Effect of component placement offset on tombstone defect

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Supervisor:
Dr. Krammer Olivér
Department of Electronics Technology

The tombstone effect became a typical failure phenomenon by the reduction in the size of passive components. Appearance of the failure, vapour phase soldering such as soldering technique was again to the fore, because with the development of the soldering furnace the defect formation can be reduced. The improvement was that by moving the soldering oven tray we can create a soaking time in the reflow profile, thus reducing the failure occurring. This type of soldering is called Soft vapor phase soldering. During the soldering process, it is essential that the melted solder what position offset can still corrects. In this thesis I examine the effect of different placement position offsets after soldering.

In my work I carried out literature survey about the various steps of the soldering, and in relation to these emerging problems. I reviewed the vapor phase soldering in details; especially the soft vapor phase soldering, and vacuum vapor phase soldering. After examining the techniques of soldering, I studied the tombstone effect like the typical failure of soldering, and I described its two-dimensional kinetic model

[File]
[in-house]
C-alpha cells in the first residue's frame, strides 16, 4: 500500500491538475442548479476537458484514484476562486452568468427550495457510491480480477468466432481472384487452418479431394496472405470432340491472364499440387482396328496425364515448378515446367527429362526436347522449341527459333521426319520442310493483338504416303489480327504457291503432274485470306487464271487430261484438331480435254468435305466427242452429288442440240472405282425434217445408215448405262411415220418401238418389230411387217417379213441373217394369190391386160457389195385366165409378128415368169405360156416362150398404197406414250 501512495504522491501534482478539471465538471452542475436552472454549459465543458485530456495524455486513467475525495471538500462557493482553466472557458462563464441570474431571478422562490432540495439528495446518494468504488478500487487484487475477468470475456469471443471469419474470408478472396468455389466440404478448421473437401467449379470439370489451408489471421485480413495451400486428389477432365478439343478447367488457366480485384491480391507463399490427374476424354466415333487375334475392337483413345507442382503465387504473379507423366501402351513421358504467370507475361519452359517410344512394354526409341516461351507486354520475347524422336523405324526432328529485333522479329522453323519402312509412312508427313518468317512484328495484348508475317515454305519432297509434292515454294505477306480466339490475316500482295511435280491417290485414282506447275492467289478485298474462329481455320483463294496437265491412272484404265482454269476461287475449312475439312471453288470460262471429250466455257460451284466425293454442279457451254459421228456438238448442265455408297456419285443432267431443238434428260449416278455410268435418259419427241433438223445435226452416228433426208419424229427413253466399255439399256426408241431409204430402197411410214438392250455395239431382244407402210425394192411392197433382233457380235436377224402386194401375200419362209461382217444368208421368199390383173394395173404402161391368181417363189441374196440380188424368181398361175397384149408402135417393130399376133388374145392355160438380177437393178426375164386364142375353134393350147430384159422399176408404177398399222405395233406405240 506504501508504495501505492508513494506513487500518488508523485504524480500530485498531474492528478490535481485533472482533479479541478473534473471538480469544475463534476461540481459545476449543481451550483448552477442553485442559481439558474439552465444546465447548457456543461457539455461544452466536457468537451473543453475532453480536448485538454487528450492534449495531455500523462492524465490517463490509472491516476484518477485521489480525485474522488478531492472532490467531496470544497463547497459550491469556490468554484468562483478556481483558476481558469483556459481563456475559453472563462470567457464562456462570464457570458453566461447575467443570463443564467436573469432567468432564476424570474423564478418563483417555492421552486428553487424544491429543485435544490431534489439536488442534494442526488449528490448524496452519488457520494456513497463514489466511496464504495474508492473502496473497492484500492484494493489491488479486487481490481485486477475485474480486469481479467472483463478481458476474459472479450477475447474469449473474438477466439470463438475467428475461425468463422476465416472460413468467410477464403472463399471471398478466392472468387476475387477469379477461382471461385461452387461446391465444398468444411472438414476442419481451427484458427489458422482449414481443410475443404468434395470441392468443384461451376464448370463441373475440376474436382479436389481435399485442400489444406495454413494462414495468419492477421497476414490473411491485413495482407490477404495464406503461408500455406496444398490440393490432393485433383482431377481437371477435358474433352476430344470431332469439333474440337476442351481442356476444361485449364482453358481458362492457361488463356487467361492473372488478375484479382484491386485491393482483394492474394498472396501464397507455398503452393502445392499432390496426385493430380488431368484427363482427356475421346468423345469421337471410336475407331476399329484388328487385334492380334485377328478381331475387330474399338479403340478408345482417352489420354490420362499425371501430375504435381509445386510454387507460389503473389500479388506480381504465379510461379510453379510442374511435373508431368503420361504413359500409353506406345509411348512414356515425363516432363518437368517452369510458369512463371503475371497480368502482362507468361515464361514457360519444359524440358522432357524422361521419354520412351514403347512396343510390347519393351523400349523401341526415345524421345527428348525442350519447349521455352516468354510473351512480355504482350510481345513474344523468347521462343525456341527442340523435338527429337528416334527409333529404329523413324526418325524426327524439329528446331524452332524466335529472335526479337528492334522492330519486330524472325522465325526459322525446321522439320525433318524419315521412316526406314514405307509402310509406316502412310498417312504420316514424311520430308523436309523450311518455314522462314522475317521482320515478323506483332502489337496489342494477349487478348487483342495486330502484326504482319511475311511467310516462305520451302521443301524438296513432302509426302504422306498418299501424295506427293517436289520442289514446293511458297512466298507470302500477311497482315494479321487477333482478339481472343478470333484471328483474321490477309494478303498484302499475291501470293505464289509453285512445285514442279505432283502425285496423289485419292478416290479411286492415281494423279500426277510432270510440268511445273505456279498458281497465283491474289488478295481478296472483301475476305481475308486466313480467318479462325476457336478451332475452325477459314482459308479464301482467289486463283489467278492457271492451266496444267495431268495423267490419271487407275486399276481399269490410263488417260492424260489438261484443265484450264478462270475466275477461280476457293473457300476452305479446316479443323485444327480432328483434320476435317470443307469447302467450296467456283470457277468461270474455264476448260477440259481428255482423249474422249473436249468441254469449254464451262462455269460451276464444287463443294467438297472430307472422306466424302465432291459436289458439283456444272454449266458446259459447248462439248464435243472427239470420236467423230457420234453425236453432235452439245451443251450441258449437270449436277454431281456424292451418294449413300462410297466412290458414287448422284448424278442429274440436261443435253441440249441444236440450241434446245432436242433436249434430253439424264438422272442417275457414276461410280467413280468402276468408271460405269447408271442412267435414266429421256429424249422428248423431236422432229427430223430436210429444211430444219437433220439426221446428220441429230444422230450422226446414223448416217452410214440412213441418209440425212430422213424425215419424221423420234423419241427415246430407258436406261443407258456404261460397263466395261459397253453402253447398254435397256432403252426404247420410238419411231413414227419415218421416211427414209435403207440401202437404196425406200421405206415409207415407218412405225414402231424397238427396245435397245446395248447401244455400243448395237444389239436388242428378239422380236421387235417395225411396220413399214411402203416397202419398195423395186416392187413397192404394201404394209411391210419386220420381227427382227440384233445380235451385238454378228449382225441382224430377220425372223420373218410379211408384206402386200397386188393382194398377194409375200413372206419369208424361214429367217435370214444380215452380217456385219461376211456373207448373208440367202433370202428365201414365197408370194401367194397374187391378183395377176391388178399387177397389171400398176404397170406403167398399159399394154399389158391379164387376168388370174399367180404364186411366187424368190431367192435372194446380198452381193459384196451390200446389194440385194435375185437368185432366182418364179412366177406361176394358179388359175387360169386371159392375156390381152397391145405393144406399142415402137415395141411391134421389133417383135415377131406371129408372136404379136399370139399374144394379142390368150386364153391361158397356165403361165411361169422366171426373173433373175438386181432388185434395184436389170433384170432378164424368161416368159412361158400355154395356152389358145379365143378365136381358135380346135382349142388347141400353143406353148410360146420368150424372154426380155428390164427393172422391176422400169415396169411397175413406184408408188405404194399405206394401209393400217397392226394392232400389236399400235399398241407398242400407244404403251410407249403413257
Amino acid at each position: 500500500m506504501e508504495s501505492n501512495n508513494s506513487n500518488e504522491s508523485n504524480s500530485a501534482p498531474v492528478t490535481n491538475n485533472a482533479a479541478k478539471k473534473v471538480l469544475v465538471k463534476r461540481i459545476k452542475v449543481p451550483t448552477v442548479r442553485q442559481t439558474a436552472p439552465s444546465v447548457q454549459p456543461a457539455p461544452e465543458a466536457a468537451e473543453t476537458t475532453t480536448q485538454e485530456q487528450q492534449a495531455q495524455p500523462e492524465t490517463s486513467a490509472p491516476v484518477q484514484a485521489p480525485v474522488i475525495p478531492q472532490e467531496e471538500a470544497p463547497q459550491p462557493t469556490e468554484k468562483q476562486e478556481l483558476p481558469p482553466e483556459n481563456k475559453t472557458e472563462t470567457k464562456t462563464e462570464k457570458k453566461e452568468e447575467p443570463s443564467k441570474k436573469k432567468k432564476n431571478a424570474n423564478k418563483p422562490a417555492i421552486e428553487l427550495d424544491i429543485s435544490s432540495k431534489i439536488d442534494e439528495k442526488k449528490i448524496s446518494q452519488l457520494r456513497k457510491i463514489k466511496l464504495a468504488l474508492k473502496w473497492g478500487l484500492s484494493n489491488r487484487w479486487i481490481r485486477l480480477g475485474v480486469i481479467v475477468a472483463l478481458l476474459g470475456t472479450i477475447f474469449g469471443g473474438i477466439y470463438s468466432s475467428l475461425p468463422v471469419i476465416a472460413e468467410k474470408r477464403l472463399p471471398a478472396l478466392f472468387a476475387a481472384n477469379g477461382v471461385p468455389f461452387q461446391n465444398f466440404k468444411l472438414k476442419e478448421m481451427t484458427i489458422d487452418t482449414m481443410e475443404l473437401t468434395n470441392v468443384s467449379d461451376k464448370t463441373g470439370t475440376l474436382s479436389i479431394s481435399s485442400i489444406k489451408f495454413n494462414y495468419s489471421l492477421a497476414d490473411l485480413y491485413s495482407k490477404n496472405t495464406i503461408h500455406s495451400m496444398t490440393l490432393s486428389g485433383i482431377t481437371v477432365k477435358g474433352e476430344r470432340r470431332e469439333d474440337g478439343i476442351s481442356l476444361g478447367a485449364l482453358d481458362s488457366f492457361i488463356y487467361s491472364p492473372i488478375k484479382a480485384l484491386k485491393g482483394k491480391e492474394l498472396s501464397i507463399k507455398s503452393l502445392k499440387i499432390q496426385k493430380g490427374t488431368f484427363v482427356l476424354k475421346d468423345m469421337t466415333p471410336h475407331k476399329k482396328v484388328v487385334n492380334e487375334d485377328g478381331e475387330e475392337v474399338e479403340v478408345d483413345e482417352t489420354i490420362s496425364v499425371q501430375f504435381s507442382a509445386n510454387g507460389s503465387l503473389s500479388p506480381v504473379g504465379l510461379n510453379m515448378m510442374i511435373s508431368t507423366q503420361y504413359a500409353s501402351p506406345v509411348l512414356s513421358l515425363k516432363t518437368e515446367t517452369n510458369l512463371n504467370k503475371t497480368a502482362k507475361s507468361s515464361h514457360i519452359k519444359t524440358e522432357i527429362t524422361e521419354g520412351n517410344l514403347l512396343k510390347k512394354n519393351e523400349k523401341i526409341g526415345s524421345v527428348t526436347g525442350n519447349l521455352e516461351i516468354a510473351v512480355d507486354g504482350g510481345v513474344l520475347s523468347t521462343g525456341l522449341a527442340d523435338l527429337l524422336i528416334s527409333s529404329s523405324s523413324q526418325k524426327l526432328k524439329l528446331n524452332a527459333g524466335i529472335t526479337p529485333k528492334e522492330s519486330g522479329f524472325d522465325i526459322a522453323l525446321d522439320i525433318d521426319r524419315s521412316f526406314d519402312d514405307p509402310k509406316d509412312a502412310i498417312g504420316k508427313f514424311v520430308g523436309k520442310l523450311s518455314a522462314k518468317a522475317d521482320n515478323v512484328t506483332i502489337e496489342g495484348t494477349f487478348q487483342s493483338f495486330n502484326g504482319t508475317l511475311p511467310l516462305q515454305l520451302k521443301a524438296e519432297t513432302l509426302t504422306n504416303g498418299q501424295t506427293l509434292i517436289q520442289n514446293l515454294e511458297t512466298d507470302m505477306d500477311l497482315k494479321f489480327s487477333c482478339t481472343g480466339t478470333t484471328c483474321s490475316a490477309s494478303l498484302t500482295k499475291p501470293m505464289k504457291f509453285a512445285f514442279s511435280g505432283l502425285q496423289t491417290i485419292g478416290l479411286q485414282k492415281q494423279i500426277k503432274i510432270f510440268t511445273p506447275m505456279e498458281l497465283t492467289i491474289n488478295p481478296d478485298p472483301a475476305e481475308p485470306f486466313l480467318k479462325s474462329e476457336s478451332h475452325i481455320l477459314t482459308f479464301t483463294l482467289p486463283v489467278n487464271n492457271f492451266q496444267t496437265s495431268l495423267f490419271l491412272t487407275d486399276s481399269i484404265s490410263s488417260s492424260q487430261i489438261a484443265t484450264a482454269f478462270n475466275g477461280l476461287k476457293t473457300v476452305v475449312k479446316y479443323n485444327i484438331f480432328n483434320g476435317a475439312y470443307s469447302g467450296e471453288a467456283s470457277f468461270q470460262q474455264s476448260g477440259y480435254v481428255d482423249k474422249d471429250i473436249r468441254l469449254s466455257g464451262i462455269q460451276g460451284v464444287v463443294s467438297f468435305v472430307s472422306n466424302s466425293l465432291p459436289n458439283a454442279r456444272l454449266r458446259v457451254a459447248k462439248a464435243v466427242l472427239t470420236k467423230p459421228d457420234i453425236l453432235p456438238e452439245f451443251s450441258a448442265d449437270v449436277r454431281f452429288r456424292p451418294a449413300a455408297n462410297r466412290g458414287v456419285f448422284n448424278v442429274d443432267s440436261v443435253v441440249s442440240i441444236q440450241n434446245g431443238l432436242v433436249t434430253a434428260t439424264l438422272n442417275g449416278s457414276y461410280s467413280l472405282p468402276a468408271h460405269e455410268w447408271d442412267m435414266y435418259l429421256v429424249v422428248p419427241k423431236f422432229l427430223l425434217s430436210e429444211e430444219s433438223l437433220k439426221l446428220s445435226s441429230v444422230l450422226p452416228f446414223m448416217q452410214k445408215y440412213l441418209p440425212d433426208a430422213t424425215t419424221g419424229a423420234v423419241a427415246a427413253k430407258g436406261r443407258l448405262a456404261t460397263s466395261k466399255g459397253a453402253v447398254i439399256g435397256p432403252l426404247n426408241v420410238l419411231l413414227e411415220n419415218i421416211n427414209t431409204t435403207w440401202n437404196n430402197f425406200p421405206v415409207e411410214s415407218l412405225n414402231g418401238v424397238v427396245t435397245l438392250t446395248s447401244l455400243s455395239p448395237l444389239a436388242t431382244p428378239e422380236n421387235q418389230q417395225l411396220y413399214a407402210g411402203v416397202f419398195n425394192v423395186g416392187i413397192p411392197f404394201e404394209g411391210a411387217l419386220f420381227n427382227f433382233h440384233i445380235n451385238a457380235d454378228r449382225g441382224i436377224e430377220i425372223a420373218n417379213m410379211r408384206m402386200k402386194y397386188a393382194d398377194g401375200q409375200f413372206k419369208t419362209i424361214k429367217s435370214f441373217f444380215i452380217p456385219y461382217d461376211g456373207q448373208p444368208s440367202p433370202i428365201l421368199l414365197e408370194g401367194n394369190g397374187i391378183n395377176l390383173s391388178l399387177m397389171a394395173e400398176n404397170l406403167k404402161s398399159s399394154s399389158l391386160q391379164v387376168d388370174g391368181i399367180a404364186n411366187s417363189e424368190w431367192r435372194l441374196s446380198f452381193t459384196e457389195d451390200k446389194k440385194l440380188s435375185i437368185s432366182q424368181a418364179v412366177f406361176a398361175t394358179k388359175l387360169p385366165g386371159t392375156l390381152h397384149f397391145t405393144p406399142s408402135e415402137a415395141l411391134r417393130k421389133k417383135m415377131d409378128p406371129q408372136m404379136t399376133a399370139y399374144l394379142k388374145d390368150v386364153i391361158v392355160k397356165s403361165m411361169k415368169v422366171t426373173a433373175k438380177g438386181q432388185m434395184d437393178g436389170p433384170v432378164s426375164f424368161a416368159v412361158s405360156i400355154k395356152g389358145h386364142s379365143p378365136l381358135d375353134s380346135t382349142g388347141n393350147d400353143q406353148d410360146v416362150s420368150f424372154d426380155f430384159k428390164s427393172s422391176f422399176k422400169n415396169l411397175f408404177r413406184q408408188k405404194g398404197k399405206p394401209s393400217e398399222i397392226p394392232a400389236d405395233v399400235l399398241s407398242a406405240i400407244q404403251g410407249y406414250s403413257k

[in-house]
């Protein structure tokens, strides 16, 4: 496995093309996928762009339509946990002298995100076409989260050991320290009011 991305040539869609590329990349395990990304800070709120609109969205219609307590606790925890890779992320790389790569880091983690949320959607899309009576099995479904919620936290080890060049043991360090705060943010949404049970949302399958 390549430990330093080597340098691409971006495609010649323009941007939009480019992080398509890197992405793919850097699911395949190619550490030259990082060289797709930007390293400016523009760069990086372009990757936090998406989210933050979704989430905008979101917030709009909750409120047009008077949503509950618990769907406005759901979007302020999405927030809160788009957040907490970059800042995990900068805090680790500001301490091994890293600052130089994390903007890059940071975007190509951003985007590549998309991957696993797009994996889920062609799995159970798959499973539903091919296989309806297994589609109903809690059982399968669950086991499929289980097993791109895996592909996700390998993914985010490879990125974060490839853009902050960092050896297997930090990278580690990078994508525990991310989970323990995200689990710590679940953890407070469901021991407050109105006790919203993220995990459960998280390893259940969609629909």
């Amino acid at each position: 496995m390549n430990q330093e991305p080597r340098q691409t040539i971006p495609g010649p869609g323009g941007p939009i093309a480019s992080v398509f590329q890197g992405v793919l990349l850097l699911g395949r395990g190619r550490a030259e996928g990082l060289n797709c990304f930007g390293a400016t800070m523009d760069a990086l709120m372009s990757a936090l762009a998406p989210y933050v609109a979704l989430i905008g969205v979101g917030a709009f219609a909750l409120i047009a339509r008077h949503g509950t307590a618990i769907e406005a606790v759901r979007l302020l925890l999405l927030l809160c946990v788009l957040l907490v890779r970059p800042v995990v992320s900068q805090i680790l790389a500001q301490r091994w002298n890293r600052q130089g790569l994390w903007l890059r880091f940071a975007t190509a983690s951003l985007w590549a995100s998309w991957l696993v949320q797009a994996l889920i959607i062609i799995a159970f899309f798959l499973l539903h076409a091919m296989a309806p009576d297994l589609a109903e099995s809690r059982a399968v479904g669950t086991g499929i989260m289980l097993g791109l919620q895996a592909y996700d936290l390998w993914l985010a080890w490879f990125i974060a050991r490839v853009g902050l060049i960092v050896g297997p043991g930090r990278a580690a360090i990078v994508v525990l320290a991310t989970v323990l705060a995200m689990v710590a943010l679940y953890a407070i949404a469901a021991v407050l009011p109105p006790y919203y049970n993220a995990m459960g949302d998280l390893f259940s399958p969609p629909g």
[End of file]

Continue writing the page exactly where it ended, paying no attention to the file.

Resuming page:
In the first step of my experiment, I designed a specific PCB with 180 passive components, and with 9 different pad gaps. After applying the solder paste onto the PCB, the placement machine placed the passive resistors in 5 groups with position offsets of 0, 100, 200, 500, 700 μm. The components were soldered by vapor phase soldering; afterwards, I analyzed the solder joints with a stereomicroscope.

In my measurements, I got the result that at 400–1000 μm pad gaps the melted solder can completely self-align components with 0–200 μm position offsets. For greater pad gaps the positional offset greatly reduced the number of components without failed joints after the soldering process.

In the case of 400 to 700 μm pad gaps and 500 μm position offset, the yield was around 50%, and it decreased further at higher pad gaps. In the case of 700 μm position offset, regardless of the pad gaps, the yield was approximately 0%.

The number of tombstone effects increases as well by increasing pad gaps as by increasing positional offsets. Lower than 800 μm pad gap, there is only one case (500 μm pad gap and 200 μm position offset) where tombstone effect appeared. In the case of 1000 μm pad gap, typically at 500–700 μm position offset the failure rate is about 25–40 %, in the case of 1000–1200 μm pad gap, and at 200–300 μm position offset caused 20–25% failure rate, and at 1400 μm pad gap, every position offset caused at least 30% tombstone effect.

Based on the results, my recommendations are that: at 400–1000 μm pad gap up to 200 μm position offset is allowed, correction is not necessary in components position; in the case of 1100 μm pad gap, the 100 μm position offset need to be corrected, and pad gaps above 1100 μm are not recommended.

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